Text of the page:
And it looks as if it worked. The committee backing Prop. 39 today said it has been informed by General Motors, International Paper and Kimberly-Clark that they won’t oppose the measure any further. Chrysler and Procter & Gamble, the two other companies that once were part of a coalition opposed to closing the loophole, also recently stated that they would not oppose Proposition 39.

The California Business Roundtable tracking poll‘s latest numbers show Prop. 39 now has 63.1 percent support, its highest level in two months.

Posted on Thursday, September 27th, 2012
Under: ballot measures, taxes | 1 Comment »

Cal researchers map political info via social media

Cal Berkeley researchers have launched a new website to explore how political knowledge can be spread rapidly across big populations using social media – and their test subject is one of this election season’s hottest issues.

The project, from UC’s CITRIS Data and Democracy Initiative, aims to develop a general-purpose system that can be used for a wide variety of issues, but for now it’s being tested on just one: Proposition 30, Gov. Jerry Brown’s tax-hike ballot measure.

Ken Goldberg, an engineering professor, said that “although the outcome of this vote has an enormous potential impact on students, alumni, teachers, parents and employers, many are not aware of Proposition 30. The California Proposition 30 Awareness Project aims to change that.”

Visitors to the website can learn about the ballot measure – a four-year, quarter-cent sales tax hike and a seven-year income tax hike for those making more than $250,000 per year – and receive a custom web link to share with whomever they please using email, Facebook or Twitter. They can return to the site later to see a unique graphic representation of their influence, and track their “influence score;” after the election, the website will list the 50 most influential people.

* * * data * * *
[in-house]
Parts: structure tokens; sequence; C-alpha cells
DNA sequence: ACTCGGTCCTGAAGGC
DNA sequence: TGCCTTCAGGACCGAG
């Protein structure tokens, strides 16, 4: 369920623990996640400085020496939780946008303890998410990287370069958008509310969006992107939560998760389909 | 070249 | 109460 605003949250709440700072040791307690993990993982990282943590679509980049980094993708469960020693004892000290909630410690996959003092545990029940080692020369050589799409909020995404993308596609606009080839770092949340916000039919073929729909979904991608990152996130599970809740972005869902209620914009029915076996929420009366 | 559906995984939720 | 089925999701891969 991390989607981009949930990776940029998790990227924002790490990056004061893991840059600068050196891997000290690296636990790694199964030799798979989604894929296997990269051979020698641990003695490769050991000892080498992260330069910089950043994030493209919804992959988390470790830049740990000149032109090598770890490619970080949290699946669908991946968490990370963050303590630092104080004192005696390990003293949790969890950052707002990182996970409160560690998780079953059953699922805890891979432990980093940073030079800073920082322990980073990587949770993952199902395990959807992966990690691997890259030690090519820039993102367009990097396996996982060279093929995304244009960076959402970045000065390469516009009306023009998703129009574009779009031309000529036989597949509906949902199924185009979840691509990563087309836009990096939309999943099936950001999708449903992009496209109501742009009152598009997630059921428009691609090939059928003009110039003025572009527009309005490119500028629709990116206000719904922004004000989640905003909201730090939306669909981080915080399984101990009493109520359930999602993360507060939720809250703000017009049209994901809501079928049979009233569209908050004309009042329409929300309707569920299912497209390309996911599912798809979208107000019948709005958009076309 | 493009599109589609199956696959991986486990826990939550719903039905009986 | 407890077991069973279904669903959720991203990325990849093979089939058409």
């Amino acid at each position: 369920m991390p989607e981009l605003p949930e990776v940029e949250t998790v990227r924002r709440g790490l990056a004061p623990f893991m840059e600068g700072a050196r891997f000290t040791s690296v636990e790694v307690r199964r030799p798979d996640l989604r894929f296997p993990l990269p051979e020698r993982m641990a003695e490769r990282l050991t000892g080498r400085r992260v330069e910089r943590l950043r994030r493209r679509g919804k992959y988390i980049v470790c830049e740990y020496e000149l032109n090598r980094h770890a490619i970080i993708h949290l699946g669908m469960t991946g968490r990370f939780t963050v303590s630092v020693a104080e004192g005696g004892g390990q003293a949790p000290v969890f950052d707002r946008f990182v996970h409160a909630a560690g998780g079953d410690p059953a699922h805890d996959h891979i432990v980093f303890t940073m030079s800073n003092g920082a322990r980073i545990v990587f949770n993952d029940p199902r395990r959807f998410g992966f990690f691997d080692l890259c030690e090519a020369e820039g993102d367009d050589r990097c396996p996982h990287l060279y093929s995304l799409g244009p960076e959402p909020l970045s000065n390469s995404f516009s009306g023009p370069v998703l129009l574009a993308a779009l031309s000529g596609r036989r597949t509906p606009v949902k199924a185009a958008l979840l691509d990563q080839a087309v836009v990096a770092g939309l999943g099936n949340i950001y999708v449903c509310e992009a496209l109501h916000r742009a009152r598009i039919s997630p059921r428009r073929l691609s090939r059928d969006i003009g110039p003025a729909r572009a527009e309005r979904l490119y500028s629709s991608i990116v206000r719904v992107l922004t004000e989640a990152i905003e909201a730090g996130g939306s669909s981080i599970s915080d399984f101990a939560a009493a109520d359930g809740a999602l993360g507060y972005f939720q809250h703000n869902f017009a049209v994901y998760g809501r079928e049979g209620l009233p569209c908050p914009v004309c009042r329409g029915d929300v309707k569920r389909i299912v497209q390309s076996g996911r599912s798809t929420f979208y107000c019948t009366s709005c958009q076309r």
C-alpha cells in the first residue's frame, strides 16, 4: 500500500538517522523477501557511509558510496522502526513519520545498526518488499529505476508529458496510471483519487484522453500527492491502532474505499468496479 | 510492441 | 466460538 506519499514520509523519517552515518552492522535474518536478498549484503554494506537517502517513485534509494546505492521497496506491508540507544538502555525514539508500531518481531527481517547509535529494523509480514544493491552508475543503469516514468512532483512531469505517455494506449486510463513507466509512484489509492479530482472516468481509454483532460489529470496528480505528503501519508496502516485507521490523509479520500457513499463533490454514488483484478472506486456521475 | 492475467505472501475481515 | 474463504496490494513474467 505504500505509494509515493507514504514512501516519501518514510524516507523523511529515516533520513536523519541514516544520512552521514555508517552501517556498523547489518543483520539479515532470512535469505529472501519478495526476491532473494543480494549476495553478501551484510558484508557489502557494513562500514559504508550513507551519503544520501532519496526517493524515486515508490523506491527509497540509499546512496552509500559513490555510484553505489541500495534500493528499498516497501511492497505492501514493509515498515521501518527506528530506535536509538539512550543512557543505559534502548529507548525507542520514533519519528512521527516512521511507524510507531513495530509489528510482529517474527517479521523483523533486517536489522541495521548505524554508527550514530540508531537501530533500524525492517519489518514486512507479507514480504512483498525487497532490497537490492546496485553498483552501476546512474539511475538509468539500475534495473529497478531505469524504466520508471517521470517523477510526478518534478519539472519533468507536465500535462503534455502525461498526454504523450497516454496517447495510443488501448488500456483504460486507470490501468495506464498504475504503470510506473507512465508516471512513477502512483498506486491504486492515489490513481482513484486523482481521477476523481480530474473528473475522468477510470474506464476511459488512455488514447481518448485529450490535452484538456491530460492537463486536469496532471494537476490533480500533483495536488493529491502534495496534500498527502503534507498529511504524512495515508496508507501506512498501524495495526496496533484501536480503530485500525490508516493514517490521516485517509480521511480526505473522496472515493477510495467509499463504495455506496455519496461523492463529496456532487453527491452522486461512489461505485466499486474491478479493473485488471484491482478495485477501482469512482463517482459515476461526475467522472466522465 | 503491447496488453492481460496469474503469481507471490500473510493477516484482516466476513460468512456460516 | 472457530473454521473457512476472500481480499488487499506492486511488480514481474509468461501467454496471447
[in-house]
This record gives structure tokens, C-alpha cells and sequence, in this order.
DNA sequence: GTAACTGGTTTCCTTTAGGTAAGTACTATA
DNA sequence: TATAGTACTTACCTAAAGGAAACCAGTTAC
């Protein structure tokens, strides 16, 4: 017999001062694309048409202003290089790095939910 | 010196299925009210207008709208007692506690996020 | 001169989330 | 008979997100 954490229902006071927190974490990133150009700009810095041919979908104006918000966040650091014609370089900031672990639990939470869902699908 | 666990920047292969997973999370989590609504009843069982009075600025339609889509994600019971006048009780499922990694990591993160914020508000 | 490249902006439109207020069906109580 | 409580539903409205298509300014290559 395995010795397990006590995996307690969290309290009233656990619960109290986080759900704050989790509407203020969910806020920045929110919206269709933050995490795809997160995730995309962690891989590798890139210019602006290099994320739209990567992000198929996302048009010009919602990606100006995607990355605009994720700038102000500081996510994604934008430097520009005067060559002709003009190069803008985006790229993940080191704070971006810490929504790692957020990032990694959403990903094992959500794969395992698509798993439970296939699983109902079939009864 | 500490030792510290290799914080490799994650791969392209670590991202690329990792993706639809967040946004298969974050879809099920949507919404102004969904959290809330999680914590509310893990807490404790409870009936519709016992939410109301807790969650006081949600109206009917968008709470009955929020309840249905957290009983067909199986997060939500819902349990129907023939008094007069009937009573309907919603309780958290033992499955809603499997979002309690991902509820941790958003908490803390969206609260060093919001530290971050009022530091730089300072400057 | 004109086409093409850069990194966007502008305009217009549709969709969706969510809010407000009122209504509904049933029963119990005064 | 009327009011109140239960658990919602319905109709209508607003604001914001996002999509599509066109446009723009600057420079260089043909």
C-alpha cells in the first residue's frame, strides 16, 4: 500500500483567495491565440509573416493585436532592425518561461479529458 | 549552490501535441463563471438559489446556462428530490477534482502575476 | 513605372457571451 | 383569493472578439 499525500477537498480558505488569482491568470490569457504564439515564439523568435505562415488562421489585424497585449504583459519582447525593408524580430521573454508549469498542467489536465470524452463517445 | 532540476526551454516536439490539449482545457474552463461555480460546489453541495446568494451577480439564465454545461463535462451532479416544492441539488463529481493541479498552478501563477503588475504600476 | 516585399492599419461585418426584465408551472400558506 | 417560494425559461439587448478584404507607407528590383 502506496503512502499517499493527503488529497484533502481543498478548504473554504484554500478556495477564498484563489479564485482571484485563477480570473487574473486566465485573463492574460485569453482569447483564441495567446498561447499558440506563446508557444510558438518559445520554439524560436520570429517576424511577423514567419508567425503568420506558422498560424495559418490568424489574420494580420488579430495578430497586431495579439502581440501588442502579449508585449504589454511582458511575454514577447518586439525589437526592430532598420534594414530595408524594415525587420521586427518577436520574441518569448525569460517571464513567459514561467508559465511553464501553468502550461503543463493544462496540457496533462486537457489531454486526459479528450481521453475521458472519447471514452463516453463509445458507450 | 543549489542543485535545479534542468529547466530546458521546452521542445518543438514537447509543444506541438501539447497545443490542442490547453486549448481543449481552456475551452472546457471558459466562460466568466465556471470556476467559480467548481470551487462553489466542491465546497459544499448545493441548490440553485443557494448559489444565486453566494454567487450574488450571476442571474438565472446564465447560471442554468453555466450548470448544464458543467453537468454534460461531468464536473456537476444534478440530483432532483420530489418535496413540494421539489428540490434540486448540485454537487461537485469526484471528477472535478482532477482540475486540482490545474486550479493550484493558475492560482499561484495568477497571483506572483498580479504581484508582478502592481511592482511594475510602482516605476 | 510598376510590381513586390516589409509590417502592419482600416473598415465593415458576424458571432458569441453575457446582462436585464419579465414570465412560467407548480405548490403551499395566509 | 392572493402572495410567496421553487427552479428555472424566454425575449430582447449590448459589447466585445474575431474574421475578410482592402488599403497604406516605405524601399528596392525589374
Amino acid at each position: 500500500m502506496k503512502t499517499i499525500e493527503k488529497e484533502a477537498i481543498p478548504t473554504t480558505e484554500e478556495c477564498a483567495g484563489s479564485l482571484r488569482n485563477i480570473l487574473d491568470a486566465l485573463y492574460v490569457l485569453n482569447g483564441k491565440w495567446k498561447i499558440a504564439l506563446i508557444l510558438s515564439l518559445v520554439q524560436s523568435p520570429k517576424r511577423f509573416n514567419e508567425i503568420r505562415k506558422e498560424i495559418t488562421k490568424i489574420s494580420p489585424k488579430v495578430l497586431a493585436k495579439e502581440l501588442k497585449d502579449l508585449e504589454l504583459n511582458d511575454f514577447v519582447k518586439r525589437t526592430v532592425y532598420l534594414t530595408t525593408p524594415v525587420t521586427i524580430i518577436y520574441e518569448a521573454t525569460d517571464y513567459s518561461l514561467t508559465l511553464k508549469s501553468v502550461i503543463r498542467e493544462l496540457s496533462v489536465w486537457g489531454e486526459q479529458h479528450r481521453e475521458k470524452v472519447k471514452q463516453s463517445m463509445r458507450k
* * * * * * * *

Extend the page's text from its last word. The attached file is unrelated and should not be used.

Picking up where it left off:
Influence is computed using a variant of the Kleinberg and Raghavan algorithm, where each visitor’s influence increases by one point for each person he or she recruits, by half a point for every person those people recruit, and so on. This model has been applied in many contexts with financial incentives, but researchers believe this is the first time it’s being tested with intangible rewards.

The researchers say the project and website emphasize awareness and are unbiased; the site includes links to the California Voters Guide and to campaigns on both sides of the issue. Visitors can also indicate their position for or against the proposition, and join an online discussion afterward.

Posted on Wednesday, September 19th, 2012
Under: ballot measures, Jerry Brown, Media, taxes | 2 Comments »